Since there is no God, can life have any meaning?
Given the serious limitations on human happiness that exist, is there still a possibility for a good life?
Does one have a duty to remain alive if one wishes to die? Does one ever have a duty to die?
Can death be rationally desired?
The above are serious questions. Suicidal people - and even non-suicidal people - may have a deep, mature interest in figuring out an answer to these questions. The domain of philosophy takes questions like these seriously, and allows theories and arguments to develop with respect to them.
Good news for philosophers, however: psychology has magically answered all these questions! How? By taking their answers as axiomatic, and treating any dissent against these axioms as evidence of mental illness.
It is difficult to see, however, how a person with mature doubts as to whether life is desirable or meaningful would be helped by a psychologist repeatedly assuring him that life is meaningful and desirable, dammit and that he need only take his medicine to see it. This sort of "proof by table pounding" is laughable in other domains. Why is it permitted in psychology?
A different sort of approach might be more beneficial in the case of the high-functioning depressed patient with serious, genuine doubts as to whether he should go on living: taking his doubts seriously and engaging them in the manner of philosophy, without taking their answer as axiomatic.
Being able to discuss the core questions seriously, without the threat of involuntary hospitalization and without the irritation of smarmy bullshit, may not "cure depression." But it would have the effect of allowing the client to clarify his thinking, and there is some benefit to that. Being allowed to seriously consider whether suicide is an appropriate option might, in fact, lead many intelligent people to reject this option; psychology and psychiatry never take patients' philosophical doubts seriously and may not offer this option, even if it would be helpful. In addition, as I have argued, there may be times in which suicide is genuinely in a person's interest; psychiatry and psychology, which treat suicide as a product of mental illness and seek to prevent it through coercive means, certainly harm such people in such circumstances.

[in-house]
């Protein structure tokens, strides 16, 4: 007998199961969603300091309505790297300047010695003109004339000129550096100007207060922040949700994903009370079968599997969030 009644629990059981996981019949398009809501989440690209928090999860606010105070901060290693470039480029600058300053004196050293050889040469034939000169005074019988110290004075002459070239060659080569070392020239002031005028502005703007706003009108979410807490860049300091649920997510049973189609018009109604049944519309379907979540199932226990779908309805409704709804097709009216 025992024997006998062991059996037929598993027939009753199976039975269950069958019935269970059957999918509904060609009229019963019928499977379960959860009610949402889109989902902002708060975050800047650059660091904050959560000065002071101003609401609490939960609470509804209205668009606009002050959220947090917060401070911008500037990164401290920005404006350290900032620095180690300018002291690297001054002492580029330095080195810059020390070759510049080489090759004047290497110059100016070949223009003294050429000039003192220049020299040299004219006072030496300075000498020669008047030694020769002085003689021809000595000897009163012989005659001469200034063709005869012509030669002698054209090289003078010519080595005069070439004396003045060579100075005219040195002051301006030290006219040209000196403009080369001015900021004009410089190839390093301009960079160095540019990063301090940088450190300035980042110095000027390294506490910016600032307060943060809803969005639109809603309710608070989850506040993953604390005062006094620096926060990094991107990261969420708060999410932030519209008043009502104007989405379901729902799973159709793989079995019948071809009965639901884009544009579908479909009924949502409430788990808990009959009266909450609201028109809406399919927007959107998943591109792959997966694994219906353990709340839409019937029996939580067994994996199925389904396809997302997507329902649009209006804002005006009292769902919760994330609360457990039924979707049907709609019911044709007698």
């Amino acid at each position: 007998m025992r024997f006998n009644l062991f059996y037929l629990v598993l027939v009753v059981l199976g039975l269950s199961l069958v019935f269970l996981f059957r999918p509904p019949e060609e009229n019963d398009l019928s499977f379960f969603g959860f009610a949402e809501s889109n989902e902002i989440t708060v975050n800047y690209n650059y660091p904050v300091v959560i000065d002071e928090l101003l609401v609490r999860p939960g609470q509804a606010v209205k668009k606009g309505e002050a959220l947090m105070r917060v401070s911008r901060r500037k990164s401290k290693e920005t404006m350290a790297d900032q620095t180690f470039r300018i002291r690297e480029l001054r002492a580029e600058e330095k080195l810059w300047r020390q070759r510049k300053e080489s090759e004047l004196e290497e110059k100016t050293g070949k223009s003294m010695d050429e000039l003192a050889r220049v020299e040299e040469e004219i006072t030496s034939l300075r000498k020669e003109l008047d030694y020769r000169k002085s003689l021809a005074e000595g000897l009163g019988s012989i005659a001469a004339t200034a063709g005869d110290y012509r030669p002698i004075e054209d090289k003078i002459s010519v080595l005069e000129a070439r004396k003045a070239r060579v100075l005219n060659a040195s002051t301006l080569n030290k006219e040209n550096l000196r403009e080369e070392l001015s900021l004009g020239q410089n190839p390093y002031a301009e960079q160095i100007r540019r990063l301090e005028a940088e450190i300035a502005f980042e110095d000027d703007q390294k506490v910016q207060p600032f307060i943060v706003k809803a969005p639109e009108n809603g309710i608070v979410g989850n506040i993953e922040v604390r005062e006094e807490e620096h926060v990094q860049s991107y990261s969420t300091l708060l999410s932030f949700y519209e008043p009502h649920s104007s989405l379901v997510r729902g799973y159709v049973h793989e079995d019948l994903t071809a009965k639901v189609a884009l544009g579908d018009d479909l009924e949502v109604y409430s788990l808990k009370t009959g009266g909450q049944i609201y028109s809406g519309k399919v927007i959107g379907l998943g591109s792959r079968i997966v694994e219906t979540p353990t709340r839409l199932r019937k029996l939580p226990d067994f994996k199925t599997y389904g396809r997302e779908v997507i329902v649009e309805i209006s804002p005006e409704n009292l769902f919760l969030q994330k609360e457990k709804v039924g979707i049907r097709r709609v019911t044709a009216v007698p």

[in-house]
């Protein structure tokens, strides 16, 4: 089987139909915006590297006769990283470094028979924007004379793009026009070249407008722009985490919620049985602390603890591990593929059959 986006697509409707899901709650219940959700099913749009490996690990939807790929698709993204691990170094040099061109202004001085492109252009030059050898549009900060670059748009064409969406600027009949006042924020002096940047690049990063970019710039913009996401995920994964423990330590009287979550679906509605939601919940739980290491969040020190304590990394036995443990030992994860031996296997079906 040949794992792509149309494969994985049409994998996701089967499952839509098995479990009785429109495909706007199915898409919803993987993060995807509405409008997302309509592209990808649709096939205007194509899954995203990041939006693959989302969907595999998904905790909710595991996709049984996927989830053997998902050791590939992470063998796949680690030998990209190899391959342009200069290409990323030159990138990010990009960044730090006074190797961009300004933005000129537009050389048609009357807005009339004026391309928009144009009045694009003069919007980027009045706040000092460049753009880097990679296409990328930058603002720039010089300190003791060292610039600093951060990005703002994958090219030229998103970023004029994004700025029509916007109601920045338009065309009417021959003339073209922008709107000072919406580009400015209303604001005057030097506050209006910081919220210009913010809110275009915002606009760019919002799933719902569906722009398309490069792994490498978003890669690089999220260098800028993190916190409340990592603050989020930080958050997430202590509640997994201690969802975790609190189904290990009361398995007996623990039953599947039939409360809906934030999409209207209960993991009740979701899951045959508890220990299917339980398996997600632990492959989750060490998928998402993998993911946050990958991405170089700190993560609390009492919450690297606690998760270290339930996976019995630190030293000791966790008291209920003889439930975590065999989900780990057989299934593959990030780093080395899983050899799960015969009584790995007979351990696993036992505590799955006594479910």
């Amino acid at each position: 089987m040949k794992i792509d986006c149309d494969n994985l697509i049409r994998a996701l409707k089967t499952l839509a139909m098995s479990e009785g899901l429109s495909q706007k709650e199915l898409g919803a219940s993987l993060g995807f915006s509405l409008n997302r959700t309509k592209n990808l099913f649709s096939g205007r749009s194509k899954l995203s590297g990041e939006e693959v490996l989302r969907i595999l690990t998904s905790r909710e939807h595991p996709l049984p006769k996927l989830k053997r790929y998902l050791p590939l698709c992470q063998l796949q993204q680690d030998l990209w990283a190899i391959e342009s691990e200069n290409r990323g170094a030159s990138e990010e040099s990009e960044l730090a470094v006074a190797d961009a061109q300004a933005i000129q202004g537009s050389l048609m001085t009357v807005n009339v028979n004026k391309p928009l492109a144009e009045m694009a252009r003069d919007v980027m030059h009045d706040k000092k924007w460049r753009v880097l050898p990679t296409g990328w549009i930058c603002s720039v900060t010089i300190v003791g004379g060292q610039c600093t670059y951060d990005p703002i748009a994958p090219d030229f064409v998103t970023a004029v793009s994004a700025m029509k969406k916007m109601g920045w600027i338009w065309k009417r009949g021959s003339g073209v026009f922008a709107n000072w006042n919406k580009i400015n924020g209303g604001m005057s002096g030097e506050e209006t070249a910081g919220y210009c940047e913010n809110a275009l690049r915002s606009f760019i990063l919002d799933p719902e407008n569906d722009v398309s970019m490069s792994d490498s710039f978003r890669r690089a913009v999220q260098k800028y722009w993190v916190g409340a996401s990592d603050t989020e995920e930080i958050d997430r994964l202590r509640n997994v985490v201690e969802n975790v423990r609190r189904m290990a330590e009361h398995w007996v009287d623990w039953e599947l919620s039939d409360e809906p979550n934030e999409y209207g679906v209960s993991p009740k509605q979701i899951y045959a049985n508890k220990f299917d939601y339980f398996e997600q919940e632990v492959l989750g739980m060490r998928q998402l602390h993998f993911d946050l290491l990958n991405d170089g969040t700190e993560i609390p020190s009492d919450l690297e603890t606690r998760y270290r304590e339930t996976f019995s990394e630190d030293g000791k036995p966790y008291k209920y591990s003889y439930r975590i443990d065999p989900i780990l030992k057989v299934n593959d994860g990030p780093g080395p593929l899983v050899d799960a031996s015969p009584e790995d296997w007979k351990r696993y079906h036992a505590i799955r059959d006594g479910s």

Medicine involves treating diseases with methods shown to be effective in treating those diseases. But what is a disease? A disease is a set of symptoms - and the FDA approves treatments for diseases - clusters of symptoms - not symptoms themselves. Again the question: what is a symptom?
Most symptoms in medicine are easy to recognize: they are painful or cause distress to the patient, and he seeks medical assistance in treating them. Suicidality and feeling that life is meaningless may sometimes be symptoms under this definition: people may distress because they feel suicidal or feel that life is meaningless, and desire medical assistance to change their feelings. I think this is fine. But what about people who feel suicidal, or feel that life is meaningless, but do not feel any distress about this and merely wish to end their lives? Are the "symptoms" still symptoms if they do not cause distress to the patient?
Within the domains of psychology and psychiatry, such questions are dealt with superficially if at all. "Ethics," to a psychiatrist, is a solved problem, a set of rules one must apply and not question, not a domain of inquiry. Unquestioningly following the "standard of care" with a patient who is thinking about suicide is a ludicrous and disrespectful way to deal with an intelligent human being. Philosophy does better. Medicine needs to do better.
Lou Marinoff is one of the best-known advocates of the practice of philosophical counseling; unfortunately, his work does not seem to be a serious example of the kind of philosophical counseling I am proposing.